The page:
However initial speculation suggests the effects could be significant and could put the fighter jet purchase, which would almost certainly be priced in US dollars, in jeopardy. Worse for the plan’s proponents, such as the Canadian JSF Industry Group, the relative cost of alternate options, such as further upgrades and life extension work to Canada’s existing CF-18 Hornets, has decreased, because much of the work could be done by Canadian workers, and thus priced in cheaper Canadian dollars. This will leave the Canadian JSF Industry Group with the additional burden of outlining to the government an attractive F-35 purchase value proposition that takes into account the new currency environment.
Similarly, much of the “metal banging” to be done in Canada’s projected National Shipbuilding Procurement Strategy projects, (programs which will spur considerable industrial and regional benefits work in Ontario), would also be priced in loonies. Mitigating this, many inputs in the vessels, such as software and components in the navigation and fire control systems, will almost certainly be priced in US dollars.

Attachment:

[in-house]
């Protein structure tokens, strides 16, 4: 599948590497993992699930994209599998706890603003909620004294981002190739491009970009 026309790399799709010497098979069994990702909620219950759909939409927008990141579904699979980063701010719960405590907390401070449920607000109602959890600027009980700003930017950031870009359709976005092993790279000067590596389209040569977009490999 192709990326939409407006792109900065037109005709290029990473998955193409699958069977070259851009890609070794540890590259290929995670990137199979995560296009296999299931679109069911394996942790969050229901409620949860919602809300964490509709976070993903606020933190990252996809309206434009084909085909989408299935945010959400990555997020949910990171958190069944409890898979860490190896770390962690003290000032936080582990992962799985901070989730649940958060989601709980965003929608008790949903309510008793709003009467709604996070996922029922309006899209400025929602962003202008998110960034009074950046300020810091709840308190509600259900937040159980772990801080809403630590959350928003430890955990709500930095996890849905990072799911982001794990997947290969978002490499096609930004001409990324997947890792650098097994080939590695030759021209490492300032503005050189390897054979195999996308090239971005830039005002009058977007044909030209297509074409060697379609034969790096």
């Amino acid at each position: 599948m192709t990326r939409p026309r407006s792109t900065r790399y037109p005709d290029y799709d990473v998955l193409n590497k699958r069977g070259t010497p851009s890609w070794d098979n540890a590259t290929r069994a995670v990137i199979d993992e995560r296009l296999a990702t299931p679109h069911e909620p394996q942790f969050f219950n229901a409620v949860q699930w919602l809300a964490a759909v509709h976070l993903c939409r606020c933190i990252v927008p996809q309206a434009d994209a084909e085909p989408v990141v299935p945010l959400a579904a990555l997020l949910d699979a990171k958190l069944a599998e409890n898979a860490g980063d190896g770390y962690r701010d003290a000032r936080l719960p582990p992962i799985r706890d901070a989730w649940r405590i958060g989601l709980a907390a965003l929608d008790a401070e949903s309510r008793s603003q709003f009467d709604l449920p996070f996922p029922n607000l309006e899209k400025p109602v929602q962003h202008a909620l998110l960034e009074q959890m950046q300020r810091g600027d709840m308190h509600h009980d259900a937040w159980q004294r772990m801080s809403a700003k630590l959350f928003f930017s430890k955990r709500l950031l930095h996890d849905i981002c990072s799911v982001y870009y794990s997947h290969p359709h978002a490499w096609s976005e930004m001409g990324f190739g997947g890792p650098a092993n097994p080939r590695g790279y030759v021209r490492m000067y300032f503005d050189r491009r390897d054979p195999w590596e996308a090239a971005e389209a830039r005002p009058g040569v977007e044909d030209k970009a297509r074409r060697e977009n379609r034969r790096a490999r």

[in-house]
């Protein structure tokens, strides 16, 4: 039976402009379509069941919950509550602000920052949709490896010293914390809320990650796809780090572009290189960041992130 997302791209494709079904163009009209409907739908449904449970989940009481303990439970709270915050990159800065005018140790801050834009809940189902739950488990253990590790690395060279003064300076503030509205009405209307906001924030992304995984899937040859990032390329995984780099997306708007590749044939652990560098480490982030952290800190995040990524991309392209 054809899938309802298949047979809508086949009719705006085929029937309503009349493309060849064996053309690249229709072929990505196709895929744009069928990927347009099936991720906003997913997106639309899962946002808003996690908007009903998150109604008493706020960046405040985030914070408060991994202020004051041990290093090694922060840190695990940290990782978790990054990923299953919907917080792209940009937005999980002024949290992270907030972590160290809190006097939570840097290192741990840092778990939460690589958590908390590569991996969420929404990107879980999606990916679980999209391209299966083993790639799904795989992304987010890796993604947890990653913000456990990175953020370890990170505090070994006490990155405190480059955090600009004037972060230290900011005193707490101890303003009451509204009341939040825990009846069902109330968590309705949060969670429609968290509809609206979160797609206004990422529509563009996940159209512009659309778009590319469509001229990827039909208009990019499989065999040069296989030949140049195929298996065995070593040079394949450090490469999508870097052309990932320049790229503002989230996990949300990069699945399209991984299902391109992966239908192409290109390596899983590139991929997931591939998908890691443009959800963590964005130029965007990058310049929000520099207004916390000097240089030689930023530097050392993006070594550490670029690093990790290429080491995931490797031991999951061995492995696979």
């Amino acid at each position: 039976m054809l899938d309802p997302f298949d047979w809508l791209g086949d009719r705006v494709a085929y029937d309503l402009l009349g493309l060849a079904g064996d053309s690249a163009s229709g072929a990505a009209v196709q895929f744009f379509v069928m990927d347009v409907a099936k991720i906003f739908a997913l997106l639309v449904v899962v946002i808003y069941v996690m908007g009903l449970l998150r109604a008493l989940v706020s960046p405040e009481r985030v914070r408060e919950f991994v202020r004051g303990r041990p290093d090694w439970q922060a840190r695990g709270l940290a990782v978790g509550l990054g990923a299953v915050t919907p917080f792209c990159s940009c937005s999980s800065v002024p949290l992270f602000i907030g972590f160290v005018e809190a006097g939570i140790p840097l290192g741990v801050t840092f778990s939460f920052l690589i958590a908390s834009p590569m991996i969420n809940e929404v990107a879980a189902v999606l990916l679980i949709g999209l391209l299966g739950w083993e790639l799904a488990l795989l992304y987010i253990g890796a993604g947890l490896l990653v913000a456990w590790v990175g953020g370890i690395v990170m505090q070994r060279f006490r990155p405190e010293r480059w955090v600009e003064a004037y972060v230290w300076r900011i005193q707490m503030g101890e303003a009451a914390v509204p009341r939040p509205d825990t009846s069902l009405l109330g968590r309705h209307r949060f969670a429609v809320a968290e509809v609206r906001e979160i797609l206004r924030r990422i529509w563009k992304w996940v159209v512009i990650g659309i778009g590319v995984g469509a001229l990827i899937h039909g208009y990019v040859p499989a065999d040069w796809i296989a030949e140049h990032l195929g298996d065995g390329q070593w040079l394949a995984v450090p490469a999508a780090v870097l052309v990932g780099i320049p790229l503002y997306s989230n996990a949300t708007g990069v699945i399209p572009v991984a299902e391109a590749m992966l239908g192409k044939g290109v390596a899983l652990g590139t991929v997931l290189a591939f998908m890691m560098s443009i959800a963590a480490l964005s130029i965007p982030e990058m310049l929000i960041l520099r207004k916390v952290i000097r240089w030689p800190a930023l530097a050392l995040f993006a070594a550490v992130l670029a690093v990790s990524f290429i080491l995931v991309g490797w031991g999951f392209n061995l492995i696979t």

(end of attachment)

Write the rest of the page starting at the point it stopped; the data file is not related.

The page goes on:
In short, the fact that experts are reluctant to comment on how the falling loony has affected Canada’s defence industry, should hardly come as a surprise: the impact appears to differ depending on the contractor involved and the specific product or service supplied.
General Dynamics Land Systems: a new push in Australia
General Dynamics Land Systems, which produces the backbone light armored vehicles used by the Canadian Armed Forces, and is thus one of the country’s defence sector’s most important original equipment manufacturers, provides a perfect example of the challenges involved in estimating the opportunities and threats that a cheaper loony spurs.
According to Doug Wilson-Hodge, its manager of corporate affairs, the Light Armored Vehicle manufacturer ships more than 80 percent of its production outside of Canada. However that total would presumably change somewhat if the company’s recent teaming with Thales, to bid on new work in Australia proves successful.